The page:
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Readers may remember the SamSam ransomware attack, which cost everyday computer users a total of at least $6 million in BTC, as reported back in August.
Today the US Treasury announced that it had uncovered the names of two Iranians who helped turn the bitcoins acquired in the scam into Iranian currency for the attackers. Their names are Ali Khorashadizadeh and Mohammad Ghorbaniyan. It is now illegal for any US person or business to do business with these two individuals, even if they travel to a country outside of Iran. As a result of the re-imposition of sanctions on Iran, it is illegal to do business in Iran anyhow, but these individuals specifically have earned a place on the Treasury’s Specially Designated Nationals list, and thus even when sanctions are eventually removed, they, in particular, are off-limits for any American.
For the first time, the Treasury also designated the Bitcoin addresses used by the Iranians, which were 149w62rY42aZBox8fGcmqNsXUzSStKeq8C and 1AjZPMsnmpdK2Rv9KQNfMurTXinscVro9V and were used over 7,000 times collectively since 2013. The first address noted has received more than 10,000 BTC altogether. Treasury does not apparently understand the nature and ease of creating new addresses, but the rest of the sanctions apply in any case.
Do Not Send or Receive Bitcoins To or From These Addresses
Regardless of whether a transaction is denominated in a digital currency or traditional fiat currency, OFAC compliance obligations are the same.
To wit: US persons are advised not to have any coins going to or from these addresses, or any addresses owned or controlled by Ali Khorashadizadeh and Mohammad Ghorbaniyan.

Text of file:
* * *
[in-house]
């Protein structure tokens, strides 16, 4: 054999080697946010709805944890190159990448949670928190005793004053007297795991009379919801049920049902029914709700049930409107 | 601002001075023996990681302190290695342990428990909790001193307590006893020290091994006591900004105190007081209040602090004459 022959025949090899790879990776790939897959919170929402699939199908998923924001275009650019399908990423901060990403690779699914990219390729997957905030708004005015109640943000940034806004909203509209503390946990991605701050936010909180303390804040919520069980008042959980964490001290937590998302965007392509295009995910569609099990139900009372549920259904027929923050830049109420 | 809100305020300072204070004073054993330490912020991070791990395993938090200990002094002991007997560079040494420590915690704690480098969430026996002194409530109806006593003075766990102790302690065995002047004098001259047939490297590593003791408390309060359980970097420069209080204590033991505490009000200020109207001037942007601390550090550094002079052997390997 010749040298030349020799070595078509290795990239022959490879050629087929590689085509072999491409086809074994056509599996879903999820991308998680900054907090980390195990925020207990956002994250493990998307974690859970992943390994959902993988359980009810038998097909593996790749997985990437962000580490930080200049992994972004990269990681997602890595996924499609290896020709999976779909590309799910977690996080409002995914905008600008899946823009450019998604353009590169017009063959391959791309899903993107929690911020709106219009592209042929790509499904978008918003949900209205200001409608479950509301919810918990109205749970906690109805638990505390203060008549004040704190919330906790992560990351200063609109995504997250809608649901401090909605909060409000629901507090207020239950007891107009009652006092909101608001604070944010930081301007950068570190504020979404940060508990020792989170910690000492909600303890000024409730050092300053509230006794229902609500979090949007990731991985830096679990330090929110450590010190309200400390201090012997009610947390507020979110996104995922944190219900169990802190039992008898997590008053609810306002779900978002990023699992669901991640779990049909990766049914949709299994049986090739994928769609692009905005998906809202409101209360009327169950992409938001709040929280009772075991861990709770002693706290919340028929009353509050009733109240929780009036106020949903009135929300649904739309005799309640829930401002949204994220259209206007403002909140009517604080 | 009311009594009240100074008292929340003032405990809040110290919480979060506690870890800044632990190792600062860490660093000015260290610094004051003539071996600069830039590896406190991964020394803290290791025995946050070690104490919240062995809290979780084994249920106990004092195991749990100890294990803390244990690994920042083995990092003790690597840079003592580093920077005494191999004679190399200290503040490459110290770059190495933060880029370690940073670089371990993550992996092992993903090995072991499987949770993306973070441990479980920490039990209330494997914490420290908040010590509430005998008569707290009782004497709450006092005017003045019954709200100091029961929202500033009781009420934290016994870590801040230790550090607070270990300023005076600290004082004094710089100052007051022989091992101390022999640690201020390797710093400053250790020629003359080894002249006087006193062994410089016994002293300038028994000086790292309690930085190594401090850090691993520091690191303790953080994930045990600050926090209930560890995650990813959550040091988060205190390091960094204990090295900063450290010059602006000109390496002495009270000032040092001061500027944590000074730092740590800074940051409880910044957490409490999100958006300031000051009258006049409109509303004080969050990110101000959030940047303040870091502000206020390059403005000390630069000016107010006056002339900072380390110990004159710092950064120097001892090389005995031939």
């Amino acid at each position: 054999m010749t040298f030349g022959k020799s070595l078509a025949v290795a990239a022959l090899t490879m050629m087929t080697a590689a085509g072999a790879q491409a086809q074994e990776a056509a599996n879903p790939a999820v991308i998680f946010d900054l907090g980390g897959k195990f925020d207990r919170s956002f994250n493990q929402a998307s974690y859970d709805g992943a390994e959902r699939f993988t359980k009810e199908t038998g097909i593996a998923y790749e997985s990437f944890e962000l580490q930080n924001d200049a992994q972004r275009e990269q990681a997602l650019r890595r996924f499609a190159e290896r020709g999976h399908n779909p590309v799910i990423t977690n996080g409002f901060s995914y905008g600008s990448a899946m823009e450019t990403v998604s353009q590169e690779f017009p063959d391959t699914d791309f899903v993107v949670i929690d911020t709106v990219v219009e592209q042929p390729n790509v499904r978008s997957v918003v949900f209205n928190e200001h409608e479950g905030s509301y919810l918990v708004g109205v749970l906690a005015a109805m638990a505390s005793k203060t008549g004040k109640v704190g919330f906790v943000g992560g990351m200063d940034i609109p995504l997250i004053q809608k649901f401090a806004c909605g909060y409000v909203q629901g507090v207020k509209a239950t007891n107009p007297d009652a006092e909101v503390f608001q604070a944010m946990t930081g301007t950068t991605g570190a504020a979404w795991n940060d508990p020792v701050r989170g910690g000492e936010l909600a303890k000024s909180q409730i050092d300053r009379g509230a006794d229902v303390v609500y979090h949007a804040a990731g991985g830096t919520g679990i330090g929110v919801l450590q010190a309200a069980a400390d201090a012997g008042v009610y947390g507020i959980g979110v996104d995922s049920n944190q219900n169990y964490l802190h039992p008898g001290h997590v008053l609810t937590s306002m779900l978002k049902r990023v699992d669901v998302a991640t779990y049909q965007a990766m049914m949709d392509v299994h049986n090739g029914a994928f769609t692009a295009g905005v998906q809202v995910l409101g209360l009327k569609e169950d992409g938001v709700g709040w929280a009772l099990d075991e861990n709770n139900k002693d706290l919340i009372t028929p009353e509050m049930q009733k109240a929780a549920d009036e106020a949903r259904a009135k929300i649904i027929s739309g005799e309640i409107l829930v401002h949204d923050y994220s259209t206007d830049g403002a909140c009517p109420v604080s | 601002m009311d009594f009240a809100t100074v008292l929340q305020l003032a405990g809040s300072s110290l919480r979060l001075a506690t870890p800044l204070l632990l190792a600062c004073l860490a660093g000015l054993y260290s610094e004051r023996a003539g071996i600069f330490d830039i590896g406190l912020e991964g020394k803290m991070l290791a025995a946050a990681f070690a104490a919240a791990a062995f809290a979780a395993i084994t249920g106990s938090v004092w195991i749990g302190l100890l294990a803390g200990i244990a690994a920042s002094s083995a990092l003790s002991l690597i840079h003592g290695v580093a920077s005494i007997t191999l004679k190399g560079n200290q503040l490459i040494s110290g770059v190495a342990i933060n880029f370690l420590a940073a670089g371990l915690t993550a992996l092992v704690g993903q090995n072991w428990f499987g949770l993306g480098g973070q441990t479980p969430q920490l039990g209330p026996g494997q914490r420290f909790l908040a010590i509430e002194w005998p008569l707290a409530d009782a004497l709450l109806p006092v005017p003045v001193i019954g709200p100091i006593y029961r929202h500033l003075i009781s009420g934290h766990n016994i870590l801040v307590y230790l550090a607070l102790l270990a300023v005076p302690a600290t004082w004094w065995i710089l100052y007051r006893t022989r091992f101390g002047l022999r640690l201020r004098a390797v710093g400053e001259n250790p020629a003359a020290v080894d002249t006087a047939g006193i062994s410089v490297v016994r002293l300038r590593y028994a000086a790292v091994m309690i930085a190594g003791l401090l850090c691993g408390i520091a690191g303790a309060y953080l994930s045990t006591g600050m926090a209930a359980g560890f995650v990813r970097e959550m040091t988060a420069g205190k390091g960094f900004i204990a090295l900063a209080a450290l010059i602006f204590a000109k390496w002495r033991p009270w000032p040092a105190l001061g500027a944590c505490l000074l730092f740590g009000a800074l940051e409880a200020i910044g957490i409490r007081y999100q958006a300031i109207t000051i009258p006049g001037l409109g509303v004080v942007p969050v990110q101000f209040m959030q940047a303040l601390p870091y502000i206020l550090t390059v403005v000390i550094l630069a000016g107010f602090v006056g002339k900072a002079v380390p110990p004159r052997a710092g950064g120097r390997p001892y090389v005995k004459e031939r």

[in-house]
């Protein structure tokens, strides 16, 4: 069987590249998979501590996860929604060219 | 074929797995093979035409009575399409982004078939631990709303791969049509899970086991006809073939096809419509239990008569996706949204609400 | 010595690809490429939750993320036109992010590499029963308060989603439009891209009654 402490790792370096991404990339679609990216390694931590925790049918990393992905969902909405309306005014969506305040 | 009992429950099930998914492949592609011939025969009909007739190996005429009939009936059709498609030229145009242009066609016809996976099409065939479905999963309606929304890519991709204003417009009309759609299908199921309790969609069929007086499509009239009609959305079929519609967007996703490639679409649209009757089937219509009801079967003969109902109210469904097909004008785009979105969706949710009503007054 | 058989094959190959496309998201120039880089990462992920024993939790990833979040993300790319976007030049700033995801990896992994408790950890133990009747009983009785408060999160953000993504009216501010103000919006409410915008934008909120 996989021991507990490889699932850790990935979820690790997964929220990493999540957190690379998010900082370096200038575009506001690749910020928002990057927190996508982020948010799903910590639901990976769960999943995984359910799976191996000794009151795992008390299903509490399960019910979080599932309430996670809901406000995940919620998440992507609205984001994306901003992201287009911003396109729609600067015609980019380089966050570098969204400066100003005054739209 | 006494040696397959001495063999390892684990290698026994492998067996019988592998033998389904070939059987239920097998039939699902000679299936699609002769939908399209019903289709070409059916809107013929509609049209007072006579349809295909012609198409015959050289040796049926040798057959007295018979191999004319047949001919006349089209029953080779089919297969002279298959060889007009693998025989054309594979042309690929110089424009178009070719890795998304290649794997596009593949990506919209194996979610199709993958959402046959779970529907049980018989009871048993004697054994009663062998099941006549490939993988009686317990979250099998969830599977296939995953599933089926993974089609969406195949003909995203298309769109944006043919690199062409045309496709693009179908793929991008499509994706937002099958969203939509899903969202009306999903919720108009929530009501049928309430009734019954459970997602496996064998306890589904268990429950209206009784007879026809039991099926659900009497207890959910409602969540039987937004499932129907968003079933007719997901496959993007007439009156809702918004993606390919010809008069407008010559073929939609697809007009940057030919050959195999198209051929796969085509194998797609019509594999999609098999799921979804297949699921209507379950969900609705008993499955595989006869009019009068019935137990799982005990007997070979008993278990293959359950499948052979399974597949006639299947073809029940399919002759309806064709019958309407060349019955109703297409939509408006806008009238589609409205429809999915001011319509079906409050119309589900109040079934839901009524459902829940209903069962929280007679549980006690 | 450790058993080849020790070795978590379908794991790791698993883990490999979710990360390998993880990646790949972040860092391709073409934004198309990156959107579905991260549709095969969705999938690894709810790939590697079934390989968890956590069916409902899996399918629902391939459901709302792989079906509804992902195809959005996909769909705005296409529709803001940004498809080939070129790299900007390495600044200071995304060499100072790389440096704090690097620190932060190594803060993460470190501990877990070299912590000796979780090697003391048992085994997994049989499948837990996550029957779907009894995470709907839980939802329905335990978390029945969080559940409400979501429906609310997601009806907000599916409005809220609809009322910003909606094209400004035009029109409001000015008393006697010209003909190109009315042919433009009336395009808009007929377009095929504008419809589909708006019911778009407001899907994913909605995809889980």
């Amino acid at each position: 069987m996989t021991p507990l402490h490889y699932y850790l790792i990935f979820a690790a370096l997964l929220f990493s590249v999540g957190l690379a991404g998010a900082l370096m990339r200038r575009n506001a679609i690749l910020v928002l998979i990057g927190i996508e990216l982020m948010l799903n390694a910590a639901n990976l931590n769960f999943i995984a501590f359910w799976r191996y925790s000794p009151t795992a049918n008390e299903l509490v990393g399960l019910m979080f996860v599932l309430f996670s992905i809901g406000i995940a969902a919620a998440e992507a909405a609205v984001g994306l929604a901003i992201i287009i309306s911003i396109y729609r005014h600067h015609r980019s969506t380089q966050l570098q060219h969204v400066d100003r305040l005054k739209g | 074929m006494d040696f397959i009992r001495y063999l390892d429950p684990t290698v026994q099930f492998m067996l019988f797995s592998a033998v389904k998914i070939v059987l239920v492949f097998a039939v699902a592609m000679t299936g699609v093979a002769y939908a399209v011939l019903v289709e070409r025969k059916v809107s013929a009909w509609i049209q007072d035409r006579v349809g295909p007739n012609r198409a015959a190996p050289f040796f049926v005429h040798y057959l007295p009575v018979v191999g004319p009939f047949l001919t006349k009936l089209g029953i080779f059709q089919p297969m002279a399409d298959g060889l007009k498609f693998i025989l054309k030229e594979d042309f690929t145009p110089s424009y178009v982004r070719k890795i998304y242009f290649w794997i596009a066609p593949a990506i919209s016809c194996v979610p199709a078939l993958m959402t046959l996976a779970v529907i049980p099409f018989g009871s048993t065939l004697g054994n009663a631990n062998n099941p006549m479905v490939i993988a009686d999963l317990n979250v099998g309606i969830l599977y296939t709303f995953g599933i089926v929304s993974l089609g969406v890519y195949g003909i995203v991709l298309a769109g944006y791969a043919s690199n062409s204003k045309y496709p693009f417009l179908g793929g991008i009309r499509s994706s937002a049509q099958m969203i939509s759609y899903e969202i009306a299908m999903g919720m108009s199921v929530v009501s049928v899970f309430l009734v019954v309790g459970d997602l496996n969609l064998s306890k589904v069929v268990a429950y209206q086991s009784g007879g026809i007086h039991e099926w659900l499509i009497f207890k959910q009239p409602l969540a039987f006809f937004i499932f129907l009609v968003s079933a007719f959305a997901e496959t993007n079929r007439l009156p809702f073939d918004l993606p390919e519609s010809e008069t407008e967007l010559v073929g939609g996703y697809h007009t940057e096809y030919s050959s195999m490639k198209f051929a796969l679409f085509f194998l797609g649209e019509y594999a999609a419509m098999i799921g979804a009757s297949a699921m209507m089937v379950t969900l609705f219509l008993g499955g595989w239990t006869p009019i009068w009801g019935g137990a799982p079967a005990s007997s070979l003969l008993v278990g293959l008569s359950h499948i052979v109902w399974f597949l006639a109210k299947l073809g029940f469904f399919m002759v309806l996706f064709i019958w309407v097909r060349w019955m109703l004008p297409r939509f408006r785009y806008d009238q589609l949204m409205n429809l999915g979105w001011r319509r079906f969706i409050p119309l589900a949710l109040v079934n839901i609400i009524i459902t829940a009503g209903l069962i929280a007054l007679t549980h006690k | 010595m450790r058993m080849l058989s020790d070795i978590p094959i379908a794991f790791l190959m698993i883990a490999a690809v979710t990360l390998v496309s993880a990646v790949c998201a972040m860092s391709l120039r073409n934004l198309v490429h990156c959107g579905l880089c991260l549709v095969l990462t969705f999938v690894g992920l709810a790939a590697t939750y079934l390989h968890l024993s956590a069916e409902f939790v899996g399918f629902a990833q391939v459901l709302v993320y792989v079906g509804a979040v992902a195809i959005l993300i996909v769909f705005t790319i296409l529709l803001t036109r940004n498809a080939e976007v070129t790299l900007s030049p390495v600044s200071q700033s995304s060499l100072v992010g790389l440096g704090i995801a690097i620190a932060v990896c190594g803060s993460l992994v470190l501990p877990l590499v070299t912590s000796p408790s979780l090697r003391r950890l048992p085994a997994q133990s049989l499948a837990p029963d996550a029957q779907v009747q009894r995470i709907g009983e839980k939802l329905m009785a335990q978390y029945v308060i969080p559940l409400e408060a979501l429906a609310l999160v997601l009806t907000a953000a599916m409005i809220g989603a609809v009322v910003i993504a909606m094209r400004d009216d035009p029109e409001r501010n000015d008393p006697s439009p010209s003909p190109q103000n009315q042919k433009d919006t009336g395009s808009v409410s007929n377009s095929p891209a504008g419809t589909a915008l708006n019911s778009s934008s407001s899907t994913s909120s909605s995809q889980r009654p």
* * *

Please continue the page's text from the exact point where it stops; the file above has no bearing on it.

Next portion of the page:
Treasury is specifically concerned with US exchanges and persons transacting with Iranians now that the sanctions have been put in place. They say they will “aggressively” crack down on the efforts of Iran and other countries to acquire US dollars and subvert banking blockades through the use of digital currencies. It notes that some US-based exchanges were participant in previous actions of the scammers, but has not announced any further enforcement on those grounds.
Not much is known about the individuals in question besides their transaction histories. The fact that they were using these addresses two years before the ransomware went live in 2015 indicates that they were probably exchanging coins prior to that. Their primary involvement seems to have been the exchanging of Bitcoin for Iranian fiat, called the Rial (currently worth about $0.000024).
The government is amping up its efforts against Iran, noting in its own press release:
Today’s action marks the fourth round of U.S. sanctions targeting the Iranian regime this month. Under this Administration, in less than two years, OFAC has sanctioned more than 900 individuals, entities, aircraft, and vessels, including for a range of activities related to Iran’s support for terrorism, ballistic missile program, weapons proliferation, cyberattacks, transnational criminal activity, censorship, and human rights abuses. This marks the highest-ever level of U.S. economic pressure targeting the Iranian regime. This sanctions pressure campaign is designed to blunt the broad spectrum of the Iranian regime’s malign activities and compel the regime to change its behavior.
Ransomware activity seems to have died down in the past several months, likely due to anti-virus software catching up to the methods used to insert it.
Following the first writing of this article, the Department of Justice issued indictments of two other Iranian men, Faramarz Shahi Savandi and Mohammad Mehdi Shah Mansouri for having launched the ransomware attack itself, lending truth to the understanding that the men discussed in this article are merely the fence used by the actual scammers for the ill-begotten bitcoins.
Featured image from Shutterstock.
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